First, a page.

Both parties harshly criticize Obama administration’s deal aimed at curbing Iranian nuclear program
By End the LieIndividuals from both parties in Washington lashed out against the Obama administration over the deal on Iran’s nuclear program, which was reached Saturday with five other major world powers.
Iranian President Hassan Rouhani seemed to view the deal positively, saying that world powers recognized his country’s “nuclear rights.”
Individuals in Congress, however, are saying that the deal gives too much to Iran by lifting sanctions just to get a deal through.
Sen. Lindsey Graham (R-S.C.), for example, said the deal is “so far away from what the end game should look like,” according to the Guardian.
Graham told CNN that he believes the goal of any deal “should be to stop enrichment.” Yet Iran had previously stated that they consider their “right to enrichment” a non-negotiable.
“This [deal] allows 18,000 centrifuges to stay in place and it basically suspends construction of the plutonium reactor. We’re so far away what the end game should look like. I’m very worried,” Graham said.
Yet it is not just Republicans speaking out against the deal, which is expected to a certain extent.
Sen. Robert Menendez (D-N.J.), chair of the Senate Foreign Relations Committee, also criticized the Obama administration’s deal with Iran.
“This agreement did not proportionately reduce Iran’s nuclear program,” Menendez said in a statement.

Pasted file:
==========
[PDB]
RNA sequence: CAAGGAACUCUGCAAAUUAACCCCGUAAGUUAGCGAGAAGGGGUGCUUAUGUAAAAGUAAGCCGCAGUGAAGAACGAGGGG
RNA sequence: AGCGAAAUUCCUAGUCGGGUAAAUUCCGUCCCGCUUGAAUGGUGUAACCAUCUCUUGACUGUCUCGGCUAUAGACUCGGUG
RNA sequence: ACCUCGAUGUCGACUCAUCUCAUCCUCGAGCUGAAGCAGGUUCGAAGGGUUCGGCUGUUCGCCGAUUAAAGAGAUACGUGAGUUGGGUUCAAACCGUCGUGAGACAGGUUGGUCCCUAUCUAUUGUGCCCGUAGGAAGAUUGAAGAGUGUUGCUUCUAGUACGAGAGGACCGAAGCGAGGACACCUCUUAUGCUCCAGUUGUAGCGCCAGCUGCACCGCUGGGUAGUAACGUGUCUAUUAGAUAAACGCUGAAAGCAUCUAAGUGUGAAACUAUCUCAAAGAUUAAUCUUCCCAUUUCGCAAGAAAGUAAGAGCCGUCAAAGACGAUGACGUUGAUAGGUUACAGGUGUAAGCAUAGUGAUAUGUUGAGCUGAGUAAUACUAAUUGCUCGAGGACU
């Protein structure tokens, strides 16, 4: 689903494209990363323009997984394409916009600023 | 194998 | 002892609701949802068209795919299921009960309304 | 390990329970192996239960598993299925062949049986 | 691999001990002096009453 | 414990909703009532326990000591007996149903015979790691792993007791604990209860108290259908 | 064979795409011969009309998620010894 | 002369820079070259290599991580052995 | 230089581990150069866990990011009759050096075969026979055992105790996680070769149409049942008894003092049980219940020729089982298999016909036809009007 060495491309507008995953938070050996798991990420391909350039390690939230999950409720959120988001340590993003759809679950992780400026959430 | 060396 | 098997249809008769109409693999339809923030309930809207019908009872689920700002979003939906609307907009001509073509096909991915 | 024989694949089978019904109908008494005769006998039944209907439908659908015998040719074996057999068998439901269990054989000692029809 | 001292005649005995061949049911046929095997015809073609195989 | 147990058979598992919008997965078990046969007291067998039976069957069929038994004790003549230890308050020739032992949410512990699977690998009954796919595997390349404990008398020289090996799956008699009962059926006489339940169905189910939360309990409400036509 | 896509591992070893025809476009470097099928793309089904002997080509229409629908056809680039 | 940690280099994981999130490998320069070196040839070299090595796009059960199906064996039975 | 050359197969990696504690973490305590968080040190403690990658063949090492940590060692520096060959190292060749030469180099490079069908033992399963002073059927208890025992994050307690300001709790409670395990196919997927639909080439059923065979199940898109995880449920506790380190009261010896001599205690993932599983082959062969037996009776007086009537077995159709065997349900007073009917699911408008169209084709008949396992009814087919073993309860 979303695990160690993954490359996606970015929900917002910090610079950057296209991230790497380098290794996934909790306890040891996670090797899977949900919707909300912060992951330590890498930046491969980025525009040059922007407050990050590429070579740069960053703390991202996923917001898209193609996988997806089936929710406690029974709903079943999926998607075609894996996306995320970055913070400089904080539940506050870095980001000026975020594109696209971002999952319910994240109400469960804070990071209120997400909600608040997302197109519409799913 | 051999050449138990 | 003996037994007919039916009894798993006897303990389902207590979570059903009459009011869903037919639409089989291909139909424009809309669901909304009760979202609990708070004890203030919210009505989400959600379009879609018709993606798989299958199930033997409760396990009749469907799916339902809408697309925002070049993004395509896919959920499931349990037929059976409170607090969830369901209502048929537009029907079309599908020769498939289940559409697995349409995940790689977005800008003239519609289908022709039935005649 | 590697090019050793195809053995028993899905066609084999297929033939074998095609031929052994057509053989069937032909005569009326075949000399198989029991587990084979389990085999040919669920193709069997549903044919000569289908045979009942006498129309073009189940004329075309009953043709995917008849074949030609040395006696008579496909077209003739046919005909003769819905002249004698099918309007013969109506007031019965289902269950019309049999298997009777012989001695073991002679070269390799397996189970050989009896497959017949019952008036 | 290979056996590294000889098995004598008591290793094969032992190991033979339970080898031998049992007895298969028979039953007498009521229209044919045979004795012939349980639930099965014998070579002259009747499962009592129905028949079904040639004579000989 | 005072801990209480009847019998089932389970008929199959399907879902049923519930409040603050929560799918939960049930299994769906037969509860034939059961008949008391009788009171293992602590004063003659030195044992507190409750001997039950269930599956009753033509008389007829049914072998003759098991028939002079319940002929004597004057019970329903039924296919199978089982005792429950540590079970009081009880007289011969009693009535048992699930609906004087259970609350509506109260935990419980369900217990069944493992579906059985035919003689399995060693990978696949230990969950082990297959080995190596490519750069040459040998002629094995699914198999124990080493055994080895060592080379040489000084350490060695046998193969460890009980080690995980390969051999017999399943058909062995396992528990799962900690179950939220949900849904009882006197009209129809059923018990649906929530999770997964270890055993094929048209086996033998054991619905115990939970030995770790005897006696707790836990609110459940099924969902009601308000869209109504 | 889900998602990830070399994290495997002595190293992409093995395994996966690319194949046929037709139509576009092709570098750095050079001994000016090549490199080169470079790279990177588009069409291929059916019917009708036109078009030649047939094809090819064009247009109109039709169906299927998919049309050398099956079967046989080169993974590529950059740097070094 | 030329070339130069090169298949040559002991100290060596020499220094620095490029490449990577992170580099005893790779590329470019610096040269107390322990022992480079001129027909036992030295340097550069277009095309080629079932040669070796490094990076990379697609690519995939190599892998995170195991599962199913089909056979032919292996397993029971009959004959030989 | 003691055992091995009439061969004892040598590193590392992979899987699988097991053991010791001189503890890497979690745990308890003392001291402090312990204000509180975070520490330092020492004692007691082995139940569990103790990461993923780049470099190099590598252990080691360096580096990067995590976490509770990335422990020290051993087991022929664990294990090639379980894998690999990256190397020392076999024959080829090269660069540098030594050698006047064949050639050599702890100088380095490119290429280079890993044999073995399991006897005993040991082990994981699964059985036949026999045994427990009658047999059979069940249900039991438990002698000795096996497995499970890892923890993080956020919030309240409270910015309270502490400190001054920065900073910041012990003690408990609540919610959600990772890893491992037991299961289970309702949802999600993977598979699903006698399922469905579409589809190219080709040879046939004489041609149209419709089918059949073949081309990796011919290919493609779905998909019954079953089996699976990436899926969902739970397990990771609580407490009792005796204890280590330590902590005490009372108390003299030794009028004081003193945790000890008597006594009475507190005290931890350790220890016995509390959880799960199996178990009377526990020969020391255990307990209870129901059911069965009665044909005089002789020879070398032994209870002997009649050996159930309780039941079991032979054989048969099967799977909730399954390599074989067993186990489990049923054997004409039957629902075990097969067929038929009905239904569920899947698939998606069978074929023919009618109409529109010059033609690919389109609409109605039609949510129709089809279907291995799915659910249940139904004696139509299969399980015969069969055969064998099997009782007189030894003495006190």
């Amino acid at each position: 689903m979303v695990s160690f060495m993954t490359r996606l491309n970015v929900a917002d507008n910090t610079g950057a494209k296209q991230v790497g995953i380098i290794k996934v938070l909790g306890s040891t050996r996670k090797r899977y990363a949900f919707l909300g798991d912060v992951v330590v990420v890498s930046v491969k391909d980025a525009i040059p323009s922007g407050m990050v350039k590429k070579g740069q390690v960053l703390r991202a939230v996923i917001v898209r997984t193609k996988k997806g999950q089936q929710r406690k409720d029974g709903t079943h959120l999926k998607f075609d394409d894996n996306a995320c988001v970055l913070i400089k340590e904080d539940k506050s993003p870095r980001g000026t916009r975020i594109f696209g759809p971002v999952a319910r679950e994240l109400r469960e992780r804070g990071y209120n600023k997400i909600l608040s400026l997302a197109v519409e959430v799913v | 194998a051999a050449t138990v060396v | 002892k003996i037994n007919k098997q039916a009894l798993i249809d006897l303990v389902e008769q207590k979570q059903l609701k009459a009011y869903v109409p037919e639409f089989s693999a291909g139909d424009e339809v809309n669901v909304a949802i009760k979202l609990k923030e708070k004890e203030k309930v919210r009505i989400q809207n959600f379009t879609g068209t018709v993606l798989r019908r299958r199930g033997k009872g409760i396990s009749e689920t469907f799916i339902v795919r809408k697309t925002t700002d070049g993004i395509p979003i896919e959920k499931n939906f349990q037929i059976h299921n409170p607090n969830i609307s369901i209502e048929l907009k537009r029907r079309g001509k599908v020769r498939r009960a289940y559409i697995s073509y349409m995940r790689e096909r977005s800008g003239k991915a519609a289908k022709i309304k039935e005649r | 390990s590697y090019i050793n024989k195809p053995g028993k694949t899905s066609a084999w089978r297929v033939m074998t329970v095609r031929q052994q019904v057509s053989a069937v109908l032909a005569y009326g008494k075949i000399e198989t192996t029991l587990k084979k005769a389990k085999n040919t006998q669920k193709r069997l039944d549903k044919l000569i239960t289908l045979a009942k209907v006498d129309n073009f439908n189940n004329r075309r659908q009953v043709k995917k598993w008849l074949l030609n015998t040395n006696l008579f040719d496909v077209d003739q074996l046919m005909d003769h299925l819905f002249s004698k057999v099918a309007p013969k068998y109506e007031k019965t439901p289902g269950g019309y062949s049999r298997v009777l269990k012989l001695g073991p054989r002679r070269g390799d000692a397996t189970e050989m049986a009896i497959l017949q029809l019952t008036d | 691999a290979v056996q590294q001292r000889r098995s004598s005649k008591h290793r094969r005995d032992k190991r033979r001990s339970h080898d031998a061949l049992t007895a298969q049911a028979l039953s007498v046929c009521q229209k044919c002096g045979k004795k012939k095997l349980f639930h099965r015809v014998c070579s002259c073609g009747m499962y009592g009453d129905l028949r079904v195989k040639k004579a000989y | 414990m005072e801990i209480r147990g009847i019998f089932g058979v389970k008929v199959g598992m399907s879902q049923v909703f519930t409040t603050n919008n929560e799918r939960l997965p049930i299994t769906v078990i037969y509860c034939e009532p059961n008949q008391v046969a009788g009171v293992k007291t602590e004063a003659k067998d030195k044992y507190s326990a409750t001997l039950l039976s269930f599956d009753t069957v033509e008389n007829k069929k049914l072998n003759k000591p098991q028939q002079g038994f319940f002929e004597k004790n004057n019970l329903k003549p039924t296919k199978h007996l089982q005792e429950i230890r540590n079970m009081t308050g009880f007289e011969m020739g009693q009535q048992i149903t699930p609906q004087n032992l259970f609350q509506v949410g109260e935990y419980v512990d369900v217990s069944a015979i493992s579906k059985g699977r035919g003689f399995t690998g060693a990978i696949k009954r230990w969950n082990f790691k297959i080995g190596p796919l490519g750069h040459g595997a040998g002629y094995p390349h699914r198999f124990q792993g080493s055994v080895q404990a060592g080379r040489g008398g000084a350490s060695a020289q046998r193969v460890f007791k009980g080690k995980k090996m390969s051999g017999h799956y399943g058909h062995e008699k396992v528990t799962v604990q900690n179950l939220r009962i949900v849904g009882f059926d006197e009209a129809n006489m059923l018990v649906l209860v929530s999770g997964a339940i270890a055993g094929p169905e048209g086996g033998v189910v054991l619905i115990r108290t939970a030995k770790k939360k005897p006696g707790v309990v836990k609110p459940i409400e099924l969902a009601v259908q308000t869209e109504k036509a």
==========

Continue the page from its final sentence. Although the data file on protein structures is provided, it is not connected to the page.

The Obama administration is already defending the deal.
Tony Blinken, deputy national security adviser for the Obama administration, said on NPR that the deal is positive because “for the first time in a decade, it halts Iran’s program, and indeed it rolls it back in certain key respects.”
Some contend that Congress could actually derail the deal with Iran, since the goals of some in Congress “diverge sharply from the goals of the White House,” as Businessweek’s Cameron Abadi puts it.
Sen. Marco Rubio (R-Fla.) is among those who take a line thoroughly opposed to that of the Obama administration.
“There is now an even more urgent need for Congress to increase sanctions until Iran completely abandons its enrichment and reprocessing capabilities,” Rubio said in response to the deal made in Geneva.
Currently, a bipartisan group in Congress is pushing a bill that would automatically put new sanctions in place if Iran fails to sign on to a more comprehensive deal during the six-month period of the interim agreement.
If signed into law, it could also specify boundaries for the negotiations and what Congress would consider an acceptable comprehensive agreement.
Interestingly, some in Iran are also unhappy with the deal. One hardline news outlet in Iran said that “there is no doubt the agreement is oppressive” and another saying that the agreement did not concede Iran’s supposed “right to enrich.”
The opinions published in the more reformist media outlets in Iran said that the agreement in Geneva might signal a shift towards a new political culture in Iran and a foreign policy pivot, according to Time.
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